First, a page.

Summary: A must for the serious reader, Bookworm showcases writers of fiction and poetry - the established, new or emerging - all interviewed with insight and precision by the show's host and guiding spirit, Michael Silverblatt.
Alice McDermott once felt a fear that her new novel would be seen as just another of her perfect Irish American novels. Instead it leaps from the page.
Four linked novellas explore the poignant interior lives of small-town characters who are usually unseen and unknown.
Nicholson Baker, poet of small accuracies, shows us how if you assemble enough of these small accuracies, you've got a novel.
Jonathan Lethem?s latest chronicles a lost generation of Jewish socialists who lived in Queens in the mid-twentieth century.
An aristocratic Liberian woman is left bereft and exiled on a remote Aegean island during her country's second civil war?
Part memoir, part literary criticism, part self-analysis, Rebecca Solnit's latest is an inter-genre meditation on the ways our lives are orchestrated by stories.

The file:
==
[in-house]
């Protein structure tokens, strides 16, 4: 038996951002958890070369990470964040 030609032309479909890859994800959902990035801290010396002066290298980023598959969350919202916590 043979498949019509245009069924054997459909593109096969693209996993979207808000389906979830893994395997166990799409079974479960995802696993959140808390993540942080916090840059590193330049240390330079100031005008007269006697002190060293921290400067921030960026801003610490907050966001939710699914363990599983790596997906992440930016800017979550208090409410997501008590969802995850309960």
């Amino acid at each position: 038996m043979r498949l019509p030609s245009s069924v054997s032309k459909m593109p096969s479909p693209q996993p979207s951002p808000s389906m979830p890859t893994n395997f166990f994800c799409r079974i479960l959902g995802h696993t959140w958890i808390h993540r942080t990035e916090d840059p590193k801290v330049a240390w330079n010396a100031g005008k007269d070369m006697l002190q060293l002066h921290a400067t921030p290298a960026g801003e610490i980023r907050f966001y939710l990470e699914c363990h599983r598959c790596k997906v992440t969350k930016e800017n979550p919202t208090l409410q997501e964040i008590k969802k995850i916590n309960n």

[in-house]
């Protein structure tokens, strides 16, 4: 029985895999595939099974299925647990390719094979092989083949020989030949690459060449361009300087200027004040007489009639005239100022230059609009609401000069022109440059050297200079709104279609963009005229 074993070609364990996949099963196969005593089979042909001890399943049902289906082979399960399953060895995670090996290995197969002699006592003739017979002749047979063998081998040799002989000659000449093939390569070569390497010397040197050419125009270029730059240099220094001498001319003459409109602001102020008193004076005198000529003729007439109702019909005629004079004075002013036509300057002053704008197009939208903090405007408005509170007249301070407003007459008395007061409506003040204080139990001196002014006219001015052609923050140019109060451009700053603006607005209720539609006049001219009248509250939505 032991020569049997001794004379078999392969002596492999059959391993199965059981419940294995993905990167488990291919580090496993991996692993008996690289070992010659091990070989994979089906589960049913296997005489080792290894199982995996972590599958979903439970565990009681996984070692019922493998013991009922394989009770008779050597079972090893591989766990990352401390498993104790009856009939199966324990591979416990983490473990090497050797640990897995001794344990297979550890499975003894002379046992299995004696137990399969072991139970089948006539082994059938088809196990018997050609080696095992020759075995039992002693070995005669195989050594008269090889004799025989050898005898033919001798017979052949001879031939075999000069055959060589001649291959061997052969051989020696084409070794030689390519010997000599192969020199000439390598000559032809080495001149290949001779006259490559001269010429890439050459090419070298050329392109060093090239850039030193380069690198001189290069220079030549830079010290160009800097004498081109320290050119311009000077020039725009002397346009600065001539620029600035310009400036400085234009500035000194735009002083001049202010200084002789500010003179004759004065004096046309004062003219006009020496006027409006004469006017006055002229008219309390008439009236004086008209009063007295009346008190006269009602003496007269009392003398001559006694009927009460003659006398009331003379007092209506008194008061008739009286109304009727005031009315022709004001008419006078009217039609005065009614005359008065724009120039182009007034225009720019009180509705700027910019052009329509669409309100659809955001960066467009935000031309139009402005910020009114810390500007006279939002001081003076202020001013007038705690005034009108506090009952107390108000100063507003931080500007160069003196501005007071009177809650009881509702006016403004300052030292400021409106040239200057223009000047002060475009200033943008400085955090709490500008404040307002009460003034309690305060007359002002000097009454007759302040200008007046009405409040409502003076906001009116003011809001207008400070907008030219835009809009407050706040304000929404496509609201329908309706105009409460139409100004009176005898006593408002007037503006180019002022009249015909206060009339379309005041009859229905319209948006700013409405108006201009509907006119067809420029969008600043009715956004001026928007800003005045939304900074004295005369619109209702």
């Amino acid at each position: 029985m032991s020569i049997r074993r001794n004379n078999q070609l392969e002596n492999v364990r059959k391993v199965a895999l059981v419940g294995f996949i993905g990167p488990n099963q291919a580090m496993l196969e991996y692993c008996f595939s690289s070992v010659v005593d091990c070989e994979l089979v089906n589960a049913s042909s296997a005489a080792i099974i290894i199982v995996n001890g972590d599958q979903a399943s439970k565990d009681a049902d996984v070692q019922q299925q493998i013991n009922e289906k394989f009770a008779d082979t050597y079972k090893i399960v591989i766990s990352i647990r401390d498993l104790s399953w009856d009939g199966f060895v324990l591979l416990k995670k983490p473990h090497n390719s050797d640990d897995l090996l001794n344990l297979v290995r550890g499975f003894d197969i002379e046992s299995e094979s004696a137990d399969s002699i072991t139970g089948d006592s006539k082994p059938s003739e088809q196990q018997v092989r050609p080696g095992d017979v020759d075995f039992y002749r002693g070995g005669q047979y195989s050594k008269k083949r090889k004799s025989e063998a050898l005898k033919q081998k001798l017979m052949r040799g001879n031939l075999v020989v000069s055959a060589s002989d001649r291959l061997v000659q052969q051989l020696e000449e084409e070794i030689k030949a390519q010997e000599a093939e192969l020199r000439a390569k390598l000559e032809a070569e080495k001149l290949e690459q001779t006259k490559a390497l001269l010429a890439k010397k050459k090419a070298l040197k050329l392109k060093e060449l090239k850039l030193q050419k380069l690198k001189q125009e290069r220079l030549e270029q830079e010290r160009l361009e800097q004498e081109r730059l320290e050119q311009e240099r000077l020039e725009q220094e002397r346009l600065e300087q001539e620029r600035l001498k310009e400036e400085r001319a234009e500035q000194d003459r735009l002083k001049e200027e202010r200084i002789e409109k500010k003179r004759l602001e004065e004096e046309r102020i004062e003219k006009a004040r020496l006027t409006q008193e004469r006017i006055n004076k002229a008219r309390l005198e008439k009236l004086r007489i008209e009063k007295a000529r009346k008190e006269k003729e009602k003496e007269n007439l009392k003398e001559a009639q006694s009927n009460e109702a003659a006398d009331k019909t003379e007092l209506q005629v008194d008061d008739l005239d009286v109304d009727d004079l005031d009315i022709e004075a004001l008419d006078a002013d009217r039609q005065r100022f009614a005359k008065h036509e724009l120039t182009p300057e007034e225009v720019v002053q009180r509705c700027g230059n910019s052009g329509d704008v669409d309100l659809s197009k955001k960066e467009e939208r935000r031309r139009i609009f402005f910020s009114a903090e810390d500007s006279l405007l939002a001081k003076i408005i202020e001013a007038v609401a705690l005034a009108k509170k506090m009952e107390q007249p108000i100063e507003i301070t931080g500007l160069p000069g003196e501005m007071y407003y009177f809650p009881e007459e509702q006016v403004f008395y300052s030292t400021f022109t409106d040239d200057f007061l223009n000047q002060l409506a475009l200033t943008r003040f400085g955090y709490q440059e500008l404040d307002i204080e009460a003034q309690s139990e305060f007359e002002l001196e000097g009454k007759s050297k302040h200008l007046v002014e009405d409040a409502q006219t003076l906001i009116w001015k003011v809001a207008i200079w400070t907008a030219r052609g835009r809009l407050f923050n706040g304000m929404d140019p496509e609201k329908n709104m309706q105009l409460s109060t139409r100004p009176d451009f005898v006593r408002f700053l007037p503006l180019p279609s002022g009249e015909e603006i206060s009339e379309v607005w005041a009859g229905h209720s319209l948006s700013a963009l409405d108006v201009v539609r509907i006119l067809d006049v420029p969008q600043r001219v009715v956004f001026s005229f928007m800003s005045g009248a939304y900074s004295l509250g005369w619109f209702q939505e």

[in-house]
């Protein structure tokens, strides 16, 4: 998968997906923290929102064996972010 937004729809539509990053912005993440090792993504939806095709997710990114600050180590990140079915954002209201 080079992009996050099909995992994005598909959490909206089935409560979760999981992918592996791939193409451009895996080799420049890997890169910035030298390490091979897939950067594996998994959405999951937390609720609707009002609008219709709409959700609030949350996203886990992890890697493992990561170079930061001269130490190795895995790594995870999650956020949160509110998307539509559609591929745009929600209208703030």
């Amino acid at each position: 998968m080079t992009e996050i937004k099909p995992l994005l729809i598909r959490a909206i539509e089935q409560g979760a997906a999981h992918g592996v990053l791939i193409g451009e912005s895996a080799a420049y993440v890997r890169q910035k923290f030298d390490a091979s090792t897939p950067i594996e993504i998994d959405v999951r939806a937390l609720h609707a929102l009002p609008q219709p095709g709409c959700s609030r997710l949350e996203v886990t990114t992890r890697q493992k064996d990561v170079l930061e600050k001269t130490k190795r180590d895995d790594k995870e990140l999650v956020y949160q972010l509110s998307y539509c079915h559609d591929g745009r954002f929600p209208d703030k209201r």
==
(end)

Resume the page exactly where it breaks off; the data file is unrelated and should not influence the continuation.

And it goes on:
Van Dyke Parks on his multifaceted career as a lyricist, composer, arranger, producer and instrumentalist, on the heels of his first studio album in nearly twenty years.
This garden of literary and visual delights, edited by Russ Kick, wondrously illustrates the arc of 20th century literature by over 80 graphic artists.
Mark Slouka explores passion as an alternative to irony in the creation of dramatic, lyrical prose.
Margaret Atwood's Maddaddam completes the dystopian trilogy that began with "Oryx and Crake" and "The Year of the Flood."
Cathleen Schine says that she ? and her writing ? survive by seeing the humor in her life.
Peter Orner says his poignantly distilled, often tiny short stories are attempts to "create silence on the page."
Greer on his heroine's late wish to escape the troubled 1980's, his experience inhabiting a female narrative voice and the gender traveling implicit in his latest novel.
Linda Spalding on her historical novel, the story of an abolitionist in Antebellum America forced to buy a slave, and the inherent conflicts of spirit and commerce.
The author of "Shoplifting from American Apparel" on writing his latest novel, written in meticulously careful prose.